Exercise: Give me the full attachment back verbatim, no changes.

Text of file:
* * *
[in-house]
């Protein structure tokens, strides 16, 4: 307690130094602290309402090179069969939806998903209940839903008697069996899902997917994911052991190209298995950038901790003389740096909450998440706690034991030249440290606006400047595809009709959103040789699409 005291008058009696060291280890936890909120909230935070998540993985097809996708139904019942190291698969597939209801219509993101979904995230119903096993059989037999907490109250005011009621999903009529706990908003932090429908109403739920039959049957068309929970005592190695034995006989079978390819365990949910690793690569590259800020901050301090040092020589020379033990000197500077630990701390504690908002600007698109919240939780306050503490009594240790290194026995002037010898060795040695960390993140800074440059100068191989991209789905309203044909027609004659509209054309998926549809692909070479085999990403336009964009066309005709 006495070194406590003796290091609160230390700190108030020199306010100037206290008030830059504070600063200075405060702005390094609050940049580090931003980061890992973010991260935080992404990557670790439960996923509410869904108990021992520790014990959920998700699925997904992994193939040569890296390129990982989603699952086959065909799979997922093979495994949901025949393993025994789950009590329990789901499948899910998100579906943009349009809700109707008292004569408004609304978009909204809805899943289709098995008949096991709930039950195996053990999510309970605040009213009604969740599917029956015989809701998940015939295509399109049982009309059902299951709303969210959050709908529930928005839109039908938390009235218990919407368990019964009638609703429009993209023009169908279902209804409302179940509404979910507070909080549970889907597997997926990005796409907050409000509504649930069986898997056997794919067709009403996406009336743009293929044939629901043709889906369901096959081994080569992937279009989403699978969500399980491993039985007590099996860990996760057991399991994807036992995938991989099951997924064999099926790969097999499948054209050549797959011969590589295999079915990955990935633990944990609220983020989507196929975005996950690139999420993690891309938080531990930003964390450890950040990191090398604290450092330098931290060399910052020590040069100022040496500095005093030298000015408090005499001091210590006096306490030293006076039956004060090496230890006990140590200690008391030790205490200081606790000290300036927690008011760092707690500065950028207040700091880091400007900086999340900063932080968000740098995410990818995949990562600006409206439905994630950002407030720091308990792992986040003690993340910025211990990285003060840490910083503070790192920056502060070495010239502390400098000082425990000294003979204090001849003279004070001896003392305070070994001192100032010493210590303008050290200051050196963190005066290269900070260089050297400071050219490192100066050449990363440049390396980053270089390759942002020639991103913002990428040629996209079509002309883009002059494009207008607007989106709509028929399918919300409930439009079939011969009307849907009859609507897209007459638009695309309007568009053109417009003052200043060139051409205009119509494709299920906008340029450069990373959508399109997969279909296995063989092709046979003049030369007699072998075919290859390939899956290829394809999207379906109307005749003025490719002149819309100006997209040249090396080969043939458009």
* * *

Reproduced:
[in-house]
């Protein structure tokens, strides 16, 4: 307690130094602290309402090179069969939806998903209940839903008697069996899902997917994911052991190209298995950038901790003389740096909450998440706690034991030249440290606006400047595809009709959103040789699409 005291008058009696060291280890936890909120909230935070998540993985097809996708139904019942190291698969597939209801219509993101979904995230119903096993059989037999907490109250005011009621999903009529706990908003932090429908109403739920039959049957068309929970005592190695034995006989079978390819365990949910690793690569590259800020901050301090040092020589020379033990000197500077630990701390504690908002600007698109919240939780306050503490009594240790290194026995002037010898060795040695960390993140800074440059100068191989991209789905309203044909027609004659509209054309998926549809692909070479085999990403336009964009066309005709 006495070194406590003796290091609160230390700190108030020199306010100037206290008030830059504070600063200075405060702005390094609050940049580090931003980061890992973010991260935080992404990557670790439960996923509410869904108990021992520790014990959920998700699925997904992994193939040569890296390129990982989603699952086959065909799979997922093979495994949901025949393993025994789950009590329990789901499948899910998100579906943009349009809700109707008292004569408004609304978009909204809805899943289709098995008949096991709930039950195996053990999510309970605040009213009604969740599917029956015989809701998940015939295509399109049982009309059902299951709303969210959050709908529930928005839109039908938390009235218990919407368990019964009638609703429009993209023009169908279902209804409302179940509404979910507070909080549970889907597997997926990005796409907050409000509504649930069986898997056997794919067709009403996406009336743009293929044939629901043709889906369901096959081994080569992937279009989403699978969500399980491993039985007590099996860990996760057991399991994807036992995938991989099951997924064999099926790969097999499948054209050549797959011969590589295999079915990955990935633990944990609220983020989507196929975005996950690139999420993690891309938080531990930003964390450890950040990191090398604290450092330098931290060399910052020590040069100022040496500095005093030298000015408090005499001091210590006096306490030293006076039956004060090496230890006990140590200690008391030790205490200081606790000290300036927690008011760092707690500065950028207040700091880091400007900086999340900063932080968000740098995410990818995949990562600006409206439905994630950002407030720091308990792992986040003690993340910025211990990285003060840490910083503070790192920056502060070495010239502390400098000082425990000294003979204090001849003279004070001896003392305070070994001192100032010493210590303008050290200051050196963190005066290269900070260089050297400071050219490192100066050449990363440049390396980053270089390759942002020639991103913002990428040629996209079509002309883009002059494009207008607007989106709509028929399918919300409930439009079939011969009307849907009859609507897209007459638009695309309007568009053109417009003052200043060139051409205009119509494709299920906008340029450069990373959508399109997969279909296995063989092709046979003049030369007699072998075919290859390939899956290829394809999207379906109307005749003025490719002149819309100006997209040249090396080969043939458009």